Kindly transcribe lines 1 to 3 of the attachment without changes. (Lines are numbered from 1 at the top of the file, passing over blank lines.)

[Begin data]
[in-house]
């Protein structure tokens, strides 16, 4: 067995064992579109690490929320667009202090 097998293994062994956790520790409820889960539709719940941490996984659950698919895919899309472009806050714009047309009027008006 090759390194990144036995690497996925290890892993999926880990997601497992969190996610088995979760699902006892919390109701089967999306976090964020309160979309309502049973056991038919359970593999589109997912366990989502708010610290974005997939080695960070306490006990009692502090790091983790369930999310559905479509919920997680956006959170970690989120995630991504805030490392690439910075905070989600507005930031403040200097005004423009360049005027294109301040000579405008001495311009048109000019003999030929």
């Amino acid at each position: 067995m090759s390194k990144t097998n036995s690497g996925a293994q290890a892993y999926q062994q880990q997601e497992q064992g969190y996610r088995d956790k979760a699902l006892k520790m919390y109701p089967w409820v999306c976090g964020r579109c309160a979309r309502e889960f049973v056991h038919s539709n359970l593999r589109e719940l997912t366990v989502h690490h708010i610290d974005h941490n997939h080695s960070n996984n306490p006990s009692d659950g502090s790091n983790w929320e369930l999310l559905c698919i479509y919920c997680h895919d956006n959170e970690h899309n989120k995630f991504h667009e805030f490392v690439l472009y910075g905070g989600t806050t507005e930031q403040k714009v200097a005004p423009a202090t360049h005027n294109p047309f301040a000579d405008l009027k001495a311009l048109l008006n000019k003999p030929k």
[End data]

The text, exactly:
[in-house]
């Protein structure tokens, strides 16, 4: 067995064992579109690490929320667009202090 097998293994062994956790520790409820889960539709719940941490996984659950698919895919899309472009806050714009047309009027008006 090759390194990144036995690497996925290890892993999926880990997601497992969190996610088995979760699902006892919390109701089967999306976090964020309160979309309502049973056991038919359970593999589109997912366990989502708010610290974005997939080695960070306490006990009692502090790091983790369930999310559905479509919920997680956006959170970690989120995630991504805030490392690439910075905070989600507005930031403040200097005004423009360049005027294109301040000579405008001495311009048109000019003999030929």
């Amino acid at each position: 067995m090759s390194k990144t097998n036995s690497g996925a293994q290890a892993y999926q062994q880990q997601e497992q064992g969190y996610r088995d956790k979760a699902l006892k520790m919390y109701p089967w409820v999306c976090g964020r579109c309160a979309r309502e889960f049973v056991h038919s539709n359970l593999r589109e719940l997912t366990v989502h690490h708010i610290d974005h941490n997939h080695s960070n996984n306490p006990s009692d659950g502090s790091n983790w929320e369930l999310l559905c698919i479509y919920c997680h895919d956006n959170e970690h899309n989120k995630f991504h667009e805030f490392v690439l472009y910075g905070g989600t806050t507005e930031q403040k714009v200097a005004p423009a202090t360049h005027n294109p047309f301040a000579d405008l009027k001495a311009l048109l008006n000019k003999p030929k």